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December 24, 2016

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Europe’s rich tighten grip on wealth

THE concentration of wealth among the eurozone’s richest has increased since the bloc’s debt crisis began, with poor families suffering the biggest drop in asset values, a survey released by the European Central Bank showed on yesterday.

The eurozone’s top 5 percent of households owned 37.8 percent of net wealth in 2014, up from 37.2 percent in 2010 while the bottom 5 percent owned only debt, the ECB said, based on a survey of 84,000 households.

Hit by waves of recession, the bloc’s protracted debt problem has worsened inequalities as states on the periphery such as Italy, Spain, Portugal and Greece struggled, while those in the core, such as Germany, were quicker to recover.

The median wealth of a eurozone household dropped around 10 percent to 104,100 euros (US$108,800) in the four years to 2014, mostly as property prices fell, especially for the poorest fifth of the population, the ECB said.

“The shift was particularly substantial in Greece and Cyprus, where the median fell by roughly 40 percent ... but it is also large in Italy, Portugal and Spain, where it declined by more than 15 percent,” the ECB said.

Bucking the trend, median wealth in Germany, the bloc’s economic powerhouse, increased 10 percent over the same period. It also edged up in Austria, Finland and Luxembourg.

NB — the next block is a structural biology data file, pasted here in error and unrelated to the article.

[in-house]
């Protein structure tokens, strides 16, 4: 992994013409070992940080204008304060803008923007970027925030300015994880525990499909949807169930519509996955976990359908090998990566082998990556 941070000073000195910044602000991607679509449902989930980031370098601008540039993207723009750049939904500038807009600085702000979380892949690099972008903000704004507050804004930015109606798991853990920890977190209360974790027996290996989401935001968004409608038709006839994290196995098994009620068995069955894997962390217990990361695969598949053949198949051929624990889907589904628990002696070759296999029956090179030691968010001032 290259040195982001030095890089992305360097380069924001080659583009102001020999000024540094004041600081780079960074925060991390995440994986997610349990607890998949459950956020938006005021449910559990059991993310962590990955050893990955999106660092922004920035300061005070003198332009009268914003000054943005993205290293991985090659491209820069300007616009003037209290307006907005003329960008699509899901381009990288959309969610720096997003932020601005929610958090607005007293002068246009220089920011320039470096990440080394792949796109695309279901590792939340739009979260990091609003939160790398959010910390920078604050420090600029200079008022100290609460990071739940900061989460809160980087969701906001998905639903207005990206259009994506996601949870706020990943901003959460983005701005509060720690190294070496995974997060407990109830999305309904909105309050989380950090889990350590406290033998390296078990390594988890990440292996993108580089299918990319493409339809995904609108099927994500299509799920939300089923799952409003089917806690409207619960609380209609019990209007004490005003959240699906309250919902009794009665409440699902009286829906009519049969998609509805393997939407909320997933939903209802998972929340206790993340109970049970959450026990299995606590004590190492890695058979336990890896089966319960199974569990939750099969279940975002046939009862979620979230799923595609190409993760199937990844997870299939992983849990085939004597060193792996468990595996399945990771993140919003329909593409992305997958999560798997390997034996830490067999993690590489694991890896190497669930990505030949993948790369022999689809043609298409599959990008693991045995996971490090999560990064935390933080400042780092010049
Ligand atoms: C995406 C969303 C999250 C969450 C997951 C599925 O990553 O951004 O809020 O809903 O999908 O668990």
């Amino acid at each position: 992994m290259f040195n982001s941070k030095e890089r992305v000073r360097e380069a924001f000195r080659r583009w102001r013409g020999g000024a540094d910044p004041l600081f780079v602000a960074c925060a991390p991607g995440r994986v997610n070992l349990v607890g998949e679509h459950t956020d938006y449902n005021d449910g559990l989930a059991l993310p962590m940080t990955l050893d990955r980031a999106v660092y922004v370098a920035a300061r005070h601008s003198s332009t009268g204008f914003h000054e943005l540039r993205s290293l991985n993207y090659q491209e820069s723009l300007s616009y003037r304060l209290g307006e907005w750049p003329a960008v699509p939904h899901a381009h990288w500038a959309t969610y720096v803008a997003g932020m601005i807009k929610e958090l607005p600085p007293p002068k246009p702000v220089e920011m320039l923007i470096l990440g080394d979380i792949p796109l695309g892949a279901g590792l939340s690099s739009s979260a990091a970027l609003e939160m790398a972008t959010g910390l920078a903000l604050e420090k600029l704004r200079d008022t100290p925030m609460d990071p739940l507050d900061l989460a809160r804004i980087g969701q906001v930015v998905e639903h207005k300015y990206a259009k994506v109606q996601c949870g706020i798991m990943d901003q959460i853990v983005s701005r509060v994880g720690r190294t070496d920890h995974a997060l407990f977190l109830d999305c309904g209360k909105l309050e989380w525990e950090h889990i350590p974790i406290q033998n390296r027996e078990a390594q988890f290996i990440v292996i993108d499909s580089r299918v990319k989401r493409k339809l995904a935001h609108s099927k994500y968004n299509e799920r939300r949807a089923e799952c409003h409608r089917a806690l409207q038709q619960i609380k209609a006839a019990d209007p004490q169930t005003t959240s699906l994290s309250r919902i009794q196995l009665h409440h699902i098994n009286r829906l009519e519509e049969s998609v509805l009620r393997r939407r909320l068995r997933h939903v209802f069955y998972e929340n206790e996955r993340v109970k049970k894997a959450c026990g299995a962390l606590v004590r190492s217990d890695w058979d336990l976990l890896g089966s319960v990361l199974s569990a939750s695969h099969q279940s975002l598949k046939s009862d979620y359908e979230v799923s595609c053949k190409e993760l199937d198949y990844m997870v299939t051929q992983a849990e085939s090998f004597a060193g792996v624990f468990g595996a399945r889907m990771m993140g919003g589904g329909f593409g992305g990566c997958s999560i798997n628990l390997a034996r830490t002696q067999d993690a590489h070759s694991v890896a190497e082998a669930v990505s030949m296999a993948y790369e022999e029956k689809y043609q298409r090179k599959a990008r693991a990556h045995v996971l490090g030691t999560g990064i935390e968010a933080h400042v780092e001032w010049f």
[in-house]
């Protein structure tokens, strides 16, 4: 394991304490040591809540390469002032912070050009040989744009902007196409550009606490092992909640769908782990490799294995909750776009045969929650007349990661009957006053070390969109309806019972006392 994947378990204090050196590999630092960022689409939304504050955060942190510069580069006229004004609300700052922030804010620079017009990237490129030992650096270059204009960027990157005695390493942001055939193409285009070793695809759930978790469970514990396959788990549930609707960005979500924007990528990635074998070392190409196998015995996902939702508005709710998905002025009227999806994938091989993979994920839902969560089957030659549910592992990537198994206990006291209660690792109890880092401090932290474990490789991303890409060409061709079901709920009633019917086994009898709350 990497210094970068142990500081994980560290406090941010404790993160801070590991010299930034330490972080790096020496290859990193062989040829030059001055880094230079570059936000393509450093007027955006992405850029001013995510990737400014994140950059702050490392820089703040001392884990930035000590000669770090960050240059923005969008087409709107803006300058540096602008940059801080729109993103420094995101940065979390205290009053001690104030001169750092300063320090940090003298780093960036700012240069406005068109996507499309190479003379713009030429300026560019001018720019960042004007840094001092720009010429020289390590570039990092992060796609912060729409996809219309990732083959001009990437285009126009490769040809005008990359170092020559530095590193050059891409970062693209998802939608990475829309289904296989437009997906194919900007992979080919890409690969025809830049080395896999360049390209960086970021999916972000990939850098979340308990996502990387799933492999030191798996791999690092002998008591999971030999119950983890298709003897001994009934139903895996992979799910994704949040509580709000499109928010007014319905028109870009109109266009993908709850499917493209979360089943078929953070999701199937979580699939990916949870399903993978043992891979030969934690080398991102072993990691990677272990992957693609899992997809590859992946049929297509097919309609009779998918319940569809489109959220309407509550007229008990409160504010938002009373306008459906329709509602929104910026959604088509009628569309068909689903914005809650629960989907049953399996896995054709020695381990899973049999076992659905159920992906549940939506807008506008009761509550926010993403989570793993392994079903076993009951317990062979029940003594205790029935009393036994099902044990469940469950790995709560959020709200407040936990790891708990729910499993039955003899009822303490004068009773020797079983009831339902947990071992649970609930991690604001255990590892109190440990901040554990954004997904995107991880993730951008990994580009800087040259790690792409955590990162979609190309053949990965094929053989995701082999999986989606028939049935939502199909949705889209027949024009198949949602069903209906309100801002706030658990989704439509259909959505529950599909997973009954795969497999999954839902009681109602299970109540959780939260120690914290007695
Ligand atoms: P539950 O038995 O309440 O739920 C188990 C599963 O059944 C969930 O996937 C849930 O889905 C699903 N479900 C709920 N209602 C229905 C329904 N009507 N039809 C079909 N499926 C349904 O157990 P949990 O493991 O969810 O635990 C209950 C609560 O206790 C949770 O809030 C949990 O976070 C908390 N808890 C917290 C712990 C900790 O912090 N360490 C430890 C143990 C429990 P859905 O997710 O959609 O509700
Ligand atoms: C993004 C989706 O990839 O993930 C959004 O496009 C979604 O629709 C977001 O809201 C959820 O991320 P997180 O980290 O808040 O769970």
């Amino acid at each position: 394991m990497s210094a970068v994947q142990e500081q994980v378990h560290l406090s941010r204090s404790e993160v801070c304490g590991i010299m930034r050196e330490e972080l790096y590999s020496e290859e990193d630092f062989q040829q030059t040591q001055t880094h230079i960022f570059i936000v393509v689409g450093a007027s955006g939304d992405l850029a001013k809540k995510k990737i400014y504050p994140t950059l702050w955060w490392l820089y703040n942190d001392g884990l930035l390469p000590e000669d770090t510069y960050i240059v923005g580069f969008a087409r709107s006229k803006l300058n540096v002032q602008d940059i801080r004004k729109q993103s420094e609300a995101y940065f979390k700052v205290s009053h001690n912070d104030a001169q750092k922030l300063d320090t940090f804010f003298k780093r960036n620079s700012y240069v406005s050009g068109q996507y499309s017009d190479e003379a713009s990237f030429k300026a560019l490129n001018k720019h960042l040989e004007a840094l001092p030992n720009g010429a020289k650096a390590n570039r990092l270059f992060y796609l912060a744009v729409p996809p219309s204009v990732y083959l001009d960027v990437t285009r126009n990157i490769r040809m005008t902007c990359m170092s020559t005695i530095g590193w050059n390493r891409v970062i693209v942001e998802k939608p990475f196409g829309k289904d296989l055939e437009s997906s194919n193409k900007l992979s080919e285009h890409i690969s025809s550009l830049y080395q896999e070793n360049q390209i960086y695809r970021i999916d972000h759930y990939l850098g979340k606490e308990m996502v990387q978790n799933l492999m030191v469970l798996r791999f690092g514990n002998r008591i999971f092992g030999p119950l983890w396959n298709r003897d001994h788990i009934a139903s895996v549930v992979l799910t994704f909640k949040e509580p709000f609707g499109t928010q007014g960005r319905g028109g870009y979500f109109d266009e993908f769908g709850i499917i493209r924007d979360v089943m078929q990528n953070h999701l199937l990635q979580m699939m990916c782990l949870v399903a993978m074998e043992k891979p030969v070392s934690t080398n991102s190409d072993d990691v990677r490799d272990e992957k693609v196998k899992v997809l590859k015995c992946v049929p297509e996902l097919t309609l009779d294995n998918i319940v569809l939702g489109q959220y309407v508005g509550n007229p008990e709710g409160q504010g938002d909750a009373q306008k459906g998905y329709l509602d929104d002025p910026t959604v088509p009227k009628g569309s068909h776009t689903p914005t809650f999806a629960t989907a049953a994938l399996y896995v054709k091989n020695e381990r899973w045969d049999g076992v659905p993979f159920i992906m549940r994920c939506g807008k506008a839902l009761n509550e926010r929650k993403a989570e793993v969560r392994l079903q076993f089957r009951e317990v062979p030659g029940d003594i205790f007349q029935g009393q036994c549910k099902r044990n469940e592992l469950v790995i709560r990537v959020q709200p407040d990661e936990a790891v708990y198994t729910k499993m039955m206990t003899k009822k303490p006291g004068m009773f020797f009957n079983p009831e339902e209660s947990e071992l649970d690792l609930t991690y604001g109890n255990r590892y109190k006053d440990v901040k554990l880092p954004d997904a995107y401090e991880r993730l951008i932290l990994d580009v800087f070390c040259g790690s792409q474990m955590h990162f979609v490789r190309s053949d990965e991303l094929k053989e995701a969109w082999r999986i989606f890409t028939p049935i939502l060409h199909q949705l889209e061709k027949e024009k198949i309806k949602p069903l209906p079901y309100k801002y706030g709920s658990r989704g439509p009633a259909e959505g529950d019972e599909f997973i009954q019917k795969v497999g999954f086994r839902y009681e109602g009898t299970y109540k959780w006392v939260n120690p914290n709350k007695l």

To reach the top 10 percent, households needed to hold net wealth of 496,000 euros or more, while the lowest 10 percent had 1,000 euros or less.

“The fall in net wealth was mainly driven by a reduction in the value of assets, in particular real estate,” the ECB said. “The decline in net wealth was higher for leveraged households, especially homeowners with a mortgage, compared with outright homeowners and renters.”

The property price fall hurt the poorest most. Real estate wealth was down a fifth for the poorest 40 percent, twice the drop for the top 20 percent.

Families in Luxembourg, where the financial sector dominates the economy, were the richest, with a median net wealth of 437,500 euros. In Latvia, it was just 14,200 euros.


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